On sun and parachuting

There are a few fixed rituals in Betty’s year. NaNoWriMo is one; others have come and gone, like hot air ballooning every Easter (for something like five or six years, Betty forgets), or strawberry picking in the summer, or abseiling at youth camps. The most enduring, Betty reflects, is quite possibly the annual pilgrimage to the Parachute Music Festival every Auckland Anniversary weekend.

This is a little odd, since Parachute is not really Betty’s thing; she was introduced by her hip friends back in the late 1990s, and reintroduced by her well-connected and keen sister a few years later. Betty’s sister, for reasons related to autism and other awesomeness, enjoys few things more than planning and timetabling, listens devotedly to the radio, and loves fast food. Readers will therefore appreciate the significance of an event that packs dozens of bands into dozens of short timeslots, in a massive tent city peppered with literally dozens of hot dog stands, coffee bars and gourmet pizza marquees. It is like heaven.

It will, Betty readily admits, be fun this year: Switchfoot are headlining on the Mainstage, as they did in 2008, and Betty is quite quivering to hear them; there are also other regular highlights, like the World Vision installation (you line up for hours, wear an earpiece, and undergo some kind of simulated third-world horror; last year it involved sitting in a makeshift clinic waiting to be told if you had contracted AIDS; it was harrowing and very moving), the gourmet pizza, and the midday roller disco or barndance in the Palladium.

By far the most significant part of Parachute, however, is the sun. Betty has an unholy horror of sunburn. Though she spent her childhood tanned to a deep shade of acorn or teak, she is now Baltic pine at the very most, and not at all fond of getting lupus-like flushes of red across her cheeks, or that permanent dark nose-stripe that develops after a day or so of unprotected sun exposure. One year, despite her best efforts, Betty left Parachute with a burned parting in her hair, and a strip of her scalp peeled off in one deliciously satisfying and yet totally unacceptable piece a few days later. There always seems to be a spot — the top of a foot, a corner of neck, a strip of hip, an entire ear — that ends up blackened and blistering.

However, Betty chooses to live in hope. Armed with a small array of sunscreens, a pair of dark glasses, sleeves, and a hat, Betty will once again attempt to avoid burning. The festival is just over two weeks away, so helpful suggestions and recommendations are most welcome.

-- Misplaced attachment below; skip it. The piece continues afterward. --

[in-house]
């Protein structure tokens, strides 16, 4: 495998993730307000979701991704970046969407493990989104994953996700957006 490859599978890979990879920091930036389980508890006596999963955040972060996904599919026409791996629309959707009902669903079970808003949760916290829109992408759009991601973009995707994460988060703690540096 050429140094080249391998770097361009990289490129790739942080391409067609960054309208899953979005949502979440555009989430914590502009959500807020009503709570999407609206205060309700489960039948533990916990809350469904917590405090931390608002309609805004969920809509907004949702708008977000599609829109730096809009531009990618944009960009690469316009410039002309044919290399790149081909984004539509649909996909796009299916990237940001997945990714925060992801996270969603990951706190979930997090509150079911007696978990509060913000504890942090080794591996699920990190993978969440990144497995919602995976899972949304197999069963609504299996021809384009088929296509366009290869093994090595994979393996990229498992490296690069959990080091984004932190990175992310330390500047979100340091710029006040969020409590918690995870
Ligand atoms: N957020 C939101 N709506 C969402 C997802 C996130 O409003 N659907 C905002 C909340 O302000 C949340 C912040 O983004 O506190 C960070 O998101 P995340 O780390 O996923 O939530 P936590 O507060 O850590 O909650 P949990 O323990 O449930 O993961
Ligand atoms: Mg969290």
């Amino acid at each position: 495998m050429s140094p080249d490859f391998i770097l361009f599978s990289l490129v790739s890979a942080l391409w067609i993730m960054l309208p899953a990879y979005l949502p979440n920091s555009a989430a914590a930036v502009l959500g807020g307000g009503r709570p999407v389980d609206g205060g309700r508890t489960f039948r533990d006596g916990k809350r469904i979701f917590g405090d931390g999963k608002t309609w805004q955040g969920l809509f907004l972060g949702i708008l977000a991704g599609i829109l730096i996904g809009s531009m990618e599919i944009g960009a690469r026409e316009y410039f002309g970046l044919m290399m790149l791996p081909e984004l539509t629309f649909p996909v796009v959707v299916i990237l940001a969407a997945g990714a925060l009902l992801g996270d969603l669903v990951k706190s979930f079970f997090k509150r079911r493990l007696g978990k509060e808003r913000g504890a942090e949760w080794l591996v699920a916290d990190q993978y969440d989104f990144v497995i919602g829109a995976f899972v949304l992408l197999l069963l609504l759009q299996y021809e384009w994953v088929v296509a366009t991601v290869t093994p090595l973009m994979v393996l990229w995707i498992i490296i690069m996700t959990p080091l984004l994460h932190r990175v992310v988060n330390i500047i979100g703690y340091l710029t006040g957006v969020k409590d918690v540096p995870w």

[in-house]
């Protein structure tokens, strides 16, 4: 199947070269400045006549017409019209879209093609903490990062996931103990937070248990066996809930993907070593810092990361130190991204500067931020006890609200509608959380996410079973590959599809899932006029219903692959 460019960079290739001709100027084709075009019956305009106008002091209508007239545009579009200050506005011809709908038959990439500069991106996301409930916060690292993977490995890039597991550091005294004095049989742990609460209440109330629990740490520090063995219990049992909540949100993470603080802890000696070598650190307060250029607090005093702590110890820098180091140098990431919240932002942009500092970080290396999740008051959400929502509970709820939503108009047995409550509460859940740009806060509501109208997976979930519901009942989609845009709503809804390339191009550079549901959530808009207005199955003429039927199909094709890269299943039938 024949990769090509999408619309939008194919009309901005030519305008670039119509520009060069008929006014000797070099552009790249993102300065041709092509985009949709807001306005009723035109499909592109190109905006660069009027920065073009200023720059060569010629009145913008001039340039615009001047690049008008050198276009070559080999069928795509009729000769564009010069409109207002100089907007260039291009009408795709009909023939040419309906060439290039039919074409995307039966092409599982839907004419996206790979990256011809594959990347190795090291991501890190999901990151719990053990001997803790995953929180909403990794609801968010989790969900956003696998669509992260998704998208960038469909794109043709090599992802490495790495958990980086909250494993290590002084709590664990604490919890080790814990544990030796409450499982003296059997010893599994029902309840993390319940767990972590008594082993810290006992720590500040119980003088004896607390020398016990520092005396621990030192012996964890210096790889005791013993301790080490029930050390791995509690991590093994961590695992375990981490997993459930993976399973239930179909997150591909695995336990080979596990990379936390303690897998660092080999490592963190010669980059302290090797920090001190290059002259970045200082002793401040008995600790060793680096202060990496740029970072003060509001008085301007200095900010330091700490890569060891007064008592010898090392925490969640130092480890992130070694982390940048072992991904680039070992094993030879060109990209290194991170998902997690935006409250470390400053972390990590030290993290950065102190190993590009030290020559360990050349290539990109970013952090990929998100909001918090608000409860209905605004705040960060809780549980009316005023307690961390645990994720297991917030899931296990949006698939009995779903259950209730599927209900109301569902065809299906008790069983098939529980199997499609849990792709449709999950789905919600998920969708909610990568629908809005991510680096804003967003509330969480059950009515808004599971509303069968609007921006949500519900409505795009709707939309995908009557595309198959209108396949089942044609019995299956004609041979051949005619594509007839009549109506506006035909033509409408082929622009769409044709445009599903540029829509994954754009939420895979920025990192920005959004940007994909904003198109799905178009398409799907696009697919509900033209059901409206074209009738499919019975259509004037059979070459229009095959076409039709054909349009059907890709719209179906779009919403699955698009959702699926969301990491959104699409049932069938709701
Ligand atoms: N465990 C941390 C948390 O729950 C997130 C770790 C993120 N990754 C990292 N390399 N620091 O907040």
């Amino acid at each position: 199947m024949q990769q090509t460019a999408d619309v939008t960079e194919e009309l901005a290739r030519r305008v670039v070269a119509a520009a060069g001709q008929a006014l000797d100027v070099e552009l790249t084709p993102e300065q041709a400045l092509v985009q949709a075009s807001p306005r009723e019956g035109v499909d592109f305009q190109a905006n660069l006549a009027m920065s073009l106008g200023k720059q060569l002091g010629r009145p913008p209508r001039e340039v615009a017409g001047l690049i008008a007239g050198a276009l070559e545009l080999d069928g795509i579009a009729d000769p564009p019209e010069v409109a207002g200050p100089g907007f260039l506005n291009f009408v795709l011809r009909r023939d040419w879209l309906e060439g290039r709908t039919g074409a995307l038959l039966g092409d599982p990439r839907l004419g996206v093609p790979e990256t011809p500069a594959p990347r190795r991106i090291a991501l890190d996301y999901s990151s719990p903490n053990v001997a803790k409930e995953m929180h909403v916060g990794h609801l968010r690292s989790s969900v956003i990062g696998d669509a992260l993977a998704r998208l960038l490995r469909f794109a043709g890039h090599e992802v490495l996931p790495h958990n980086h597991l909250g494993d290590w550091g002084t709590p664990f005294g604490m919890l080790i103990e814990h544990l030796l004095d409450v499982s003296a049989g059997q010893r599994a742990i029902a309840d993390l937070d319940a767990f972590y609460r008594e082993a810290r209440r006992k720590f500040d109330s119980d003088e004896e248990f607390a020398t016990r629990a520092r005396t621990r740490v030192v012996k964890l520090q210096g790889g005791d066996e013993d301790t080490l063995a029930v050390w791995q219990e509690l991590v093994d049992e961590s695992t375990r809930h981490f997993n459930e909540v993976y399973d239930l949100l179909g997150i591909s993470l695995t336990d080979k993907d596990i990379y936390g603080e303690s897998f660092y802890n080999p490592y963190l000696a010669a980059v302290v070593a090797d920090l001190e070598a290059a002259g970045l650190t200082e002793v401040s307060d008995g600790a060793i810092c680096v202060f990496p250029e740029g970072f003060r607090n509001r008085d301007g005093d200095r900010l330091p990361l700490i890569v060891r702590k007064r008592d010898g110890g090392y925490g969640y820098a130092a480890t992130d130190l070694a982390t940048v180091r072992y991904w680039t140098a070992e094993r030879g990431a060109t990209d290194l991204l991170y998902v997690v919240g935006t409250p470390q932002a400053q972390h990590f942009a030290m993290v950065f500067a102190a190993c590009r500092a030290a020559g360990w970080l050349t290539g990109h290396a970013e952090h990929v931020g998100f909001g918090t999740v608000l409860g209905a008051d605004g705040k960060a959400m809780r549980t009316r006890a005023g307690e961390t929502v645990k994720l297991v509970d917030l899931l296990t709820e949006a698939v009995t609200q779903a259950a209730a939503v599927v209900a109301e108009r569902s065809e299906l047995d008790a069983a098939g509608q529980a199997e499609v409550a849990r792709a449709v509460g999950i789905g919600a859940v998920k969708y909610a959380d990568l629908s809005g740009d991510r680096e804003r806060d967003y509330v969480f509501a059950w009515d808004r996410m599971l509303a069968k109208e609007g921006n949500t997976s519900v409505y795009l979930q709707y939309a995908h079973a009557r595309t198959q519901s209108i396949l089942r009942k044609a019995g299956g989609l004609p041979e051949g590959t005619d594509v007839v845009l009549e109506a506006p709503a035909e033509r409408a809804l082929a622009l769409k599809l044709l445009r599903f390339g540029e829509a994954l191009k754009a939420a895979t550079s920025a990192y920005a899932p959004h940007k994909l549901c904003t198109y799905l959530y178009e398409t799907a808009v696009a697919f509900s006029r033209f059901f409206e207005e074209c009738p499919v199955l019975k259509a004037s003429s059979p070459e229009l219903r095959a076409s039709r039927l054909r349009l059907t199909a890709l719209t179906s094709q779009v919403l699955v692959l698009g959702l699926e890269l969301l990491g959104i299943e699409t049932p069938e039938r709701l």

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Theobroma

At Theobroma at St Luke’s the other day I had this soy hot chocolate. They do an interesting chilli hot chocolate, too, and if you get a big one it comes in a mug with a candle underneath it. Chocolate and open flame — a truly Betty combination. It’s not a perfect chocolate: it mostly makes me wish there was a Koko Black or even a Max Brenner in the country, but nonetheless, chocolate does the trick.

Happy birthday, Elvis, if you are in the building

January 8 was Elvis’s 75th birthday. The Academy Cinemas, a small independent theatre based in the public library, showed a double feature to celebrate:

Betty was in with knobs on. She and the boy person friend reported for duty at three o’clock and found a small but devoted bunch of Americans hanging out in the lobby. The cinema had suggested costumes, but nobody seemed to have dressed up — thankfully, according to some.

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The Wise Men

Two Chesterton poems in a row: my word. Betty does apologise. She cannot help it. This one seems particularly suited to the feast of Epiphany, which celebrates (if you are of a Western bent) the revelation of Christ to the Magi; Eastern Christians traditionally celebrate Jesus’ baptism on this day instead, but no matter, is it. Here it is.

The Wise Men

Step softly, under snow or rain,
To find the place where men can pray;
The way is all so very plain
That we may lose the way.

Oh, we have learnt to peer and pore
On tortured puzzles from our youth,
We know all the labyrinthine lore,
We are the three wise men of yore,
And we know all things but truth.

We have gone round and round the hill
And lost the wood among the trees,
And learnt long names for every ill,
And serve the made gods, naming still
The furies the Eumenides.

The gods of violence took the veil
Of vision and philosophy,
The Serpent that brought all men bale,
He bites his own accursed tail,
And calls himself Eternity.

Go humbly … it has hailed and snowed…
With voices low and lanterns lit;
So very simple is the road,
That we may stray from it.

The world grows terrible and white,
And blinding white the breaking day;
We walk bewildered in the light,
For something is too large for sight,
And something much too plain to say.

The Child that was ere worlds begun
(… We need but walk a little way,
We need but see a latch undone…)
The Child that played with moon and sun
Is playing with a little hay.

The house from which the heavens are fed,
The old strange house that is our own,
Where trick of words are never said,
And Mercy is as plain as bread,
And Honour is as hard as stone.

Go humbly, humble are the skies,
And low and large and fierce the Star;
So very near the Manger lies
That we may travel far.

Hark! Laughter like a lion wakes
To roar to the resounding plain.
And the whole heaven shouts and shakes,
For God Himself is born again,
And we are little children walking
Through the snow and rain.

G. K. Chesterton